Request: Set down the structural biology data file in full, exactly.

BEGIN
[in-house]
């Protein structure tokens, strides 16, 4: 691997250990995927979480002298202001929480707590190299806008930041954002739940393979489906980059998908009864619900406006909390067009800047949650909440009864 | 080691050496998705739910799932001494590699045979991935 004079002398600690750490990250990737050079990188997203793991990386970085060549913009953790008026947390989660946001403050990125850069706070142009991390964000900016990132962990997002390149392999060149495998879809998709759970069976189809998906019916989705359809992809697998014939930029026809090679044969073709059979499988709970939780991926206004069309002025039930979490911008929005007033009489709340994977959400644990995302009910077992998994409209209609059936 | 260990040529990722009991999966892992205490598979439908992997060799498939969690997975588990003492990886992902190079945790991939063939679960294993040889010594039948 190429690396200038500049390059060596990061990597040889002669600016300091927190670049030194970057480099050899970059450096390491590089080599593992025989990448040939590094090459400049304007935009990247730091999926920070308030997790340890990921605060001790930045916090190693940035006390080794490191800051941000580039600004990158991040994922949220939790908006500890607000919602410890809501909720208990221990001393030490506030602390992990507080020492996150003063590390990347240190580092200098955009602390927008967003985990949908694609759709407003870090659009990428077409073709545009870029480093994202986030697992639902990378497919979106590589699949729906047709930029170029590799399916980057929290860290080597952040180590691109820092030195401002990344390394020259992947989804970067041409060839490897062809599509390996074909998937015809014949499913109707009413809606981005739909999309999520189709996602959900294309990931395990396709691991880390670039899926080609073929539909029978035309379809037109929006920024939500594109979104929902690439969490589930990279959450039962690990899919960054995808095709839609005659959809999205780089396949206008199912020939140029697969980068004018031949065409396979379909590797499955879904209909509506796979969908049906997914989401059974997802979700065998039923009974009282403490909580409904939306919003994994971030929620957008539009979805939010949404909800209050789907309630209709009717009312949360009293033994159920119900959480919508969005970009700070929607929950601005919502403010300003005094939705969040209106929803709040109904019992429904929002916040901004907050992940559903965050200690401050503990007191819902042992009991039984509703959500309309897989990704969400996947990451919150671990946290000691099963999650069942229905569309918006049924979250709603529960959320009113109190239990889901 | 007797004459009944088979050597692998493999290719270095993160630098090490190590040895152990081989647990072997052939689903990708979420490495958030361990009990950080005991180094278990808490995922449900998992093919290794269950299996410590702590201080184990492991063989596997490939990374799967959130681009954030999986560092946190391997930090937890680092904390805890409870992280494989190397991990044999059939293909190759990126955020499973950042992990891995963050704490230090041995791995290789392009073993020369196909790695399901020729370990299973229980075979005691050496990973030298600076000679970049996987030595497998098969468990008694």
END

[in-house]
């Protein structure tokens, strides 16, 4: 691997250990995927979480002298202001929480707590190299806008930041954002739940393979489906980059998908009864619900406006909390067009800047949650909440009864 | 080691050496998705739910799932001494590699045979991935 004079002398600690750490990250990737050079990188997203793991990386970085060549913009953790008026947390989660946001403050990125850069706070142009991390964000900016990132962990997002390149392999060149495998879809998709759970069976189809998906019916989705359809992809697998014939930029026809090679044969073709059979499988709970939780991926206004069309002025039930979490911008929005007033009489709340994977959400644990995302009910077992998994409209209609059936 | 260990040529990722009991999966892992205490598979439908992997060799498939969690997975588990003492990886992902190079945790991939063939679960294993040889010594039948 190429690396200038500049390059060596990061990597040889002669600016300091927190670049030194970057480099050899970059450096390491590089080599593992025989990448040939590094090459400049304007935009990247730091999926920070308030997790340890990921605060001790930045916090190693940035006390080794490191800051941000580039600004990158991040994922949220939790908006500890607000919602410890809501909720208990221990001393030490506030602390992990507080020492996150003063590390990347240190580092200098955009602390927008967003985990949908694609759709407003870090659009990428077409073709545009870029480093994202986030697992639902990378497919979106590589699949729906047709930029170029590799399916980057929290860290080597952040180590691109820092030195401002990344390394020259992947989804970067041409060839490897062809599509390996074909998937015809014949499913109707009413809606981005739909999309999520189709996602959900294309990931395990396709691991880390670039899926080609073929539909029978035309379809037109929006920024939500594109979104929902690439969490589930990279959450039962690990899919960054995808095709839609005659959809999205780089396949206008199912020939140029697969980068004018031949065409396979379909590797499955879904209909509506796979969908049906997914989401059974997802979700065998039923009974009282403490909580409904939306919003994994971030929620957008539009979805939010949404909800209050789907309630209709009717009312949360009293033994159920119900959480919508969005970009700070929607929950601005919502403010300003005094939705969040209106929803709040109904019992429904929002916040901004907050992940559903965050200690401050503990007191819902042992009991039984509703959500309309897989990704969400996947990451919150671990946290000691099963999650069942229905569309918006049924979250709603529960959320009113109190239990889901 | 007797004459009944088979050597692998493999290719270095993160630098090490190590040895152990081989647990072997052939689903990708979420490495958030361990009990950080005991180094278990808490995922449900998992093919290794269950299996410590702590201080184990492991063989596997490939990374799967959130681009954030999986560092946190391997930090937890680092904390805890409870992280494989190397991990044999059939293909190759990126955020499973950042992990891995963050704490230090041995791995290789392009073993020369196909790695399901020729370990299973229980075979005691050496990973030298600076000679970049996987030595497998098969468990008694």